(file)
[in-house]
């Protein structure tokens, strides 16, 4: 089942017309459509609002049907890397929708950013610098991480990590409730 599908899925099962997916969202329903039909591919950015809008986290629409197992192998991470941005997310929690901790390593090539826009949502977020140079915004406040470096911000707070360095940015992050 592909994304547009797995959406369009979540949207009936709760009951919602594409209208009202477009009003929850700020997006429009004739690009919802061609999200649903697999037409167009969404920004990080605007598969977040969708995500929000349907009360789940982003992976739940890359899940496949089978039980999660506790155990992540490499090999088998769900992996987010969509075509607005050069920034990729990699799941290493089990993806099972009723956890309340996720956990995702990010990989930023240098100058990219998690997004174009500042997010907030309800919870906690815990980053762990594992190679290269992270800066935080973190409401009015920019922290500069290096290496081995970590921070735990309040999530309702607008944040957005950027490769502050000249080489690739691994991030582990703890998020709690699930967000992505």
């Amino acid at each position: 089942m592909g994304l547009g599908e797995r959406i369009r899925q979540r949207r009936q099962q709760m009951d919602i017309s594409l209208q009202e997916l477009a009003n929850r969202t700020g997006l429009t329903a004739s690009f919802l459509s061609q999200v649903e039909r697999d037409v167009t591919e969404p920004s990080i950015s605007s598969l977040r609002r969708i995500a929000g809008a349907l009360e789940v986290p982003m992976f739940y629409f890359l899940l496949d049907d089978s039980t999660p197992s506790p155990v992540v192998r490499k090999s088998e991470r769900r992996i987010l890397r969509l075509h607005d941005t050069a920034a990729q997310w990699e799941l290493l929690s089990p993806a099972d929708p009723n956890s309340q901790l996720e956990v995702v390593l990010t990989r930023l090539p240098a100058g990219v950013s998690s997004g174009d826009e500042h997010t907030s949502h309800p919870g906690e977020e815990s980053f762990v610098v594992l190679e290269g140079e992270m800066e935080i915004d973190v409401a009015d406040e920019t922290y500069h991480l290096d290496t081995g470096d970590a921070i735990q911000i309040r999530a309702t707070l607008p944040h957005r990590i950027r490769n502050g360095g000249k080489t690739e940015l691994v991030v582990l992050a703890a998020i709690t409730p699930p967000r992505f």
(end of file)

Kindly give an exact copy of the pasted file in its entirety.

[in-house]
């Protein structure tokens, strides 16, 4: 089942017309459509609002049907890397929708950013610098991480990590409730 599908899925099962997916969202329903039909591919950015809008986290629409197992192998991470941005997310929690901790390593090539826009949502977020140079915004406040470096911000707070360095940015992050 592909994304547009797995959406369009979540949207009936709760009951919602594409209208009202477009009003929850700020997006429009004739690009919802061609999200649903697999037409167009969404920004990080605007598969977040969708995500929000349907009360789940982003992976739940890359899940496949089978039980999660506790155990992540490499090999088998769900992996987010969509075509607005050069920034990729990699799941290493089990993806099972009723956890309340996720956990995702990010990989930023240098100058990219998690997004174009500042997010907030309800919870906690815990980053762990594992190679290269992270800066935080973190409401009015920019922290500069290096290496081995970590921070735990309040999530309702607008944040957005950027490769502050000249080489690739691994991030582990703890998020709690699930967000992505």
């Amino acid at each position: 089942m592909g994304l547009g599908e797995r959406i369009r899925q979540r949207r009936q099962q709760m009951d919602i017309s594409l209208q009202e997916l477009a009003n929850r969202t700020g997006l429009t329903a004739s690009f919802l459509s061609q999200v649903e039909r697999d037409v167009t591919e969404p920004s990080i950015s605007s598969l977040r609002r969708i995500a929000g809008a349907l009360e789940v986290p982003m992976f739940y629409f890359l899940l496949d049907d089978s039980t999660p197992s506790p155990v992540v192998r490499k090999s088998e991470r769900r992996i987010l890397r969509l075509h607005d941005t050069a920034a990729q997310w990699e799941l290493l929690s089990p993806a099972d929708p009723n956890s309340q901790l996720e956990v995702v390593l990010t990989r930023l090539p240098a100058g990219v950013s998690s997004g174009d826009e500042h997010t907030s949502h309800p919870g906690e977020e815990s980053f762990v610098v594992l190679e290269g140079e992270m800066e935080i915004d973190v409401a009015d406040e920019t922290y500069h991480l290096d290496t081995g470096d970590a921070i735990q911000i309040r999530a309702t707070l607008p944040h957005r990590i950027r490769n502050g360095g000249k080489t690739e940015l691994v991030v582990l992050a703890a998020i709690t409730p699930p967000r992505f």